In European cultures, smoke cleansing often had more practical or medicinal applications than the spiritual practices of Native people. Here’s a list of appropriate herbs to use.
Smudging is the spiritual practice of North Amercian Indigenous people of burning white sage, but using smoke cleansing with aromatic plants is something shared by almost every culture, throughout the world. This smoke can be used for spiritual, meditation, ritual, or practical home keeping.
As mentioned in my last post, I am not interested in smudging with white sage because it’s an at-risk plant and cultural appropriation. Being of European ancestry, I have been most interested in the plants that my ancestors may have used.
Smudging verses Smoke Cleansing
The word smudging relates to the use of sacred herbs and is a practice that is passed down from ancestors and is part of a ceremony. Smoke cleansing is something that can be done with or without ritual and ceremony and is the more appropriate term to use for burning European herbs.
In European peasant cultures, smoke cleansing often had more practical or medicinal applications than spiritual. Smoke would be used for clearing of parasites and bugs from domestic animals and the home and to clear ‘bad air’. Fumigation by smoke would also have been performed as a medicinal practice.
While the sticks or bundles may be the most familiar with us today, herbs were often dried as loose leaf and burned on charcoal or thrown onto fires.
Any aromatic plant can be burned, and those local to your area and to your ancestral people will likely be the most powerful to you. While I have not personally made any of my own European smudge bundles, I’ve enjoyed researching the herbs, and look forward to clearing and cleaning with them in the future.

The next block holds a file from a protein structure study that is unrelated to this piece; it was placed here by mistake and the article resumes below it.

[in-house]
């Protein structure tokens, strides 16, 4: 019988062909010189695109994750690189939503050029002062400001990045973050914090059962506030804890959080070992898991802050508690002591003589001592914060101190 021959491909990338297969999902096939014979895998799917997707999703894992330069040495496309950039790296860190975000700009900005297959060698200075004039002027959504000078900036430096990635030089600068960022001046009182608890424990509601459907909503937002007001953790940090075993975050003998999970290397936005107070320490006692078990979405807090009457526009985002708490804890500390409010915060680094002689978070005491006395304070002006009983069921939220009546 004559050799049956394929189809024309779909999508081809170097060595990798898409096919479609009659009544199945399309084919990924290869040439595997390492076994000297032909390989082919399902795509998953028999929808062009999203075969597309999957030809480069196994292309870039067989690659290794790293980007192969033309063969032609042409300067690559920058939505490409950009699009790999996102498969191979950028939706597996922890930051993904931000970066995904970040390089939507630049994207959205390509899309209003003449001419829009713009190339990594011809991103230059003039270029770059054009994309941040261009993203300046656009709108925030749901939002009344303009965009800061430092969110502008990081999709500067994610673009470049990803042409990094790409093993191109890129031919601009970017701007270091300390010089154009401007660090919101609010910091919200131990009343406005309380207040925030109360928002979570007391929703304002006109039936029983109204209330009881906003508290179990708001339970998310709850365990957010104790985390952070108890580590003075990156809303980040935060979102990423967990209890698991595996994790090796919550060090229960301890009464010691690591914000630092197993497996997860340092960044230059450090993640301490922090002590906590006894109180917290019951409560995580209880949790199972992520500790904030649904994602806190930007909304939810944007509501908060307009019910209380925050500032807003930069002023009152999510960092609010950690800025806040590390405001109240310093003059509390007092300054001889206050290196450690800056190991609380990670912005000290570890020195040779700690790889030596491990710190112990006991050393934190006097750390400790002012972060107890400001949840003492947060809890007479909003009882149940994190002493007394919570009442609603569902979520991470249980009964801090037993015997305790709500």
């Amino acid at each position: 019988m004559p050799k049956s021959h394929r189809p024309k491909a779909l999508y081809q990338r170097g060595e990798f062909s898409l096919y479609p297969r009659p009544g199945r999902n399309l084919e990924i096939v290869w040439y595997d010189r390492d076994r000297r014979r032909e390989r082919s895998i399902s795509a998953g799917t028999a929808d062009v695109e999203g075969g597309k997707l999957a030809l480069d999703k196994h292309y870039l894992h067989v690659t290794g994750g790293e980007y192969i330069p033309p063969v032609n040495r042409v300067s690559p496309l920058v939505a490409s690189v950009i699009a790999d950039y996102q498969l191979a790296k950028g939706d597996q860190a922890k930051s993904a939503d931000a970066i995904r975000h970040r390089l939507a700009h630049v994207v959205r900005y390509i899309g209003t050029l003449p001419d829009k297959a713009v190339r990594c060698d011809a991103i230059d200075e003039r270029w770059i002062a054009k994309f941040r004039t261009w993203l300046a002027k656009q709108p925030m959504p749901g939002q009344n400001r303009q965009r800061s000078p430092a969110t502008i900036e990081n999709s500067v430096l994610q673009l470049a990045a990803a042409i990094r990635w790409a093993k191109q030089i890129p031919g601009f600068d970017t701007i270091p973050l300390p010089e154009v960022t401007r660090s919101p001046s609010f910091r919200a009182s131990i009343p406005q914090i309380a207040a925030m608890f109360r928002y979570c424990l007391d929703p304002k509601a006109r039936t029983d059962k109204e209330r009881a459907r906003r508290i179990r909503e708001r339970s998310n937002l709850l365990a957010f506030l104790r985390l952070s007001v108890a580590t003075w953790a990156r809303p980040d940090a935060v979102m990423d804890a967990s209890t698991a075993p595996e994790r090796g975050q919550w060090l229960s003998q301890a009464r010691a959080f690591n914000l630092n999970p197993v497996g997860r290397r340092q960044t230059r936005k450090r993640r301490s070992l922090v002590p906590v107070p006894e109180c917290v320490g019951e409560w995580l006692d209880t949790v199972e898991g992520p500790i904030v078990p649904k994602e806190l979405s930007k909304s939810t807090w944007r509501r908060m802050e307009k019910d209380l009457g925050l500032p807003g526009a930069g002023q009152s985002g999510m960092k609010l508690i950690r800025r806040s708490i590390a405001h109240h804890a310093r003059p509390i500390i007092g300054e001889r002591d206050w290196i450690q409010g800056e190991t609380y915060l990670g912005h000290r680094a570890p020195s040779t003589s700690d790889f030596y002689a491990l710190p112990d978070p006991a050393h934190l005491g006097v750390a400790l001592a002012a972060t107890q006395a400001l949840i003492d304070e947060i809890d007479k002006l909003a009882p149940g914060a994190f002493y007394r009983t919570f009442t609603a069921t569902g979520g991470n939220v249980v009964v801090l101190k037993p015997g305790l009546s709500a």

According to conversations with wise women and this source, here are some herbs to try:
European Herbs to Use for Smoke Cleansing
Juniper is said to be calming, protective and clears out negative energy. It also helps ward off viral infections and airborne illness.
Pine is said to be grounding, cleansing, purifying and helps to bring forgiveness. It helps to deepen the breathing and clear phlegm and strengthen the adrenal glands.
Mugwort is considered to be a messenger plant and help with lucid dreaming. It is especially cleansing and used to treat parasites. There are varieties of Mugwort native to both the Americas and Europe.
Vervain is said to be used for balance, inner strength, and peace. It is a nervine tonic which works on the liver and heart and digestion.
Culinary Sage is not a native to Northern Europe but is commonly grown in the garden. It is associated with clearing, cleansing, fertility, healing, wisdom, mental clarity and longevity.
Rosemary is not a native either, but another common garden plant. It is said to strengthen the memory, helps with energy flow, binds the soul into the body, promotes fidelity and protects space. It also protects against airborne pathogens.
Thyme protects against airborne pathogens as well and is often combined with Rosemary in smudge bundles. It promotes courage and confidence and lifts heavy moods, bringing an increase in energy and vitality.
Lavender is native to the Medetrainean area, but another common garden herbs. When burned, it may impart relaxation and a sense of calm. It can be used to let go of trauma and grief and to help manage anxiety.
Want to make your own smoke cleansing bundles? I’ll get it together and document the process one of these days, but until then- here is a good guide!
Any herbs you like to use? Leave me a comment and let me know!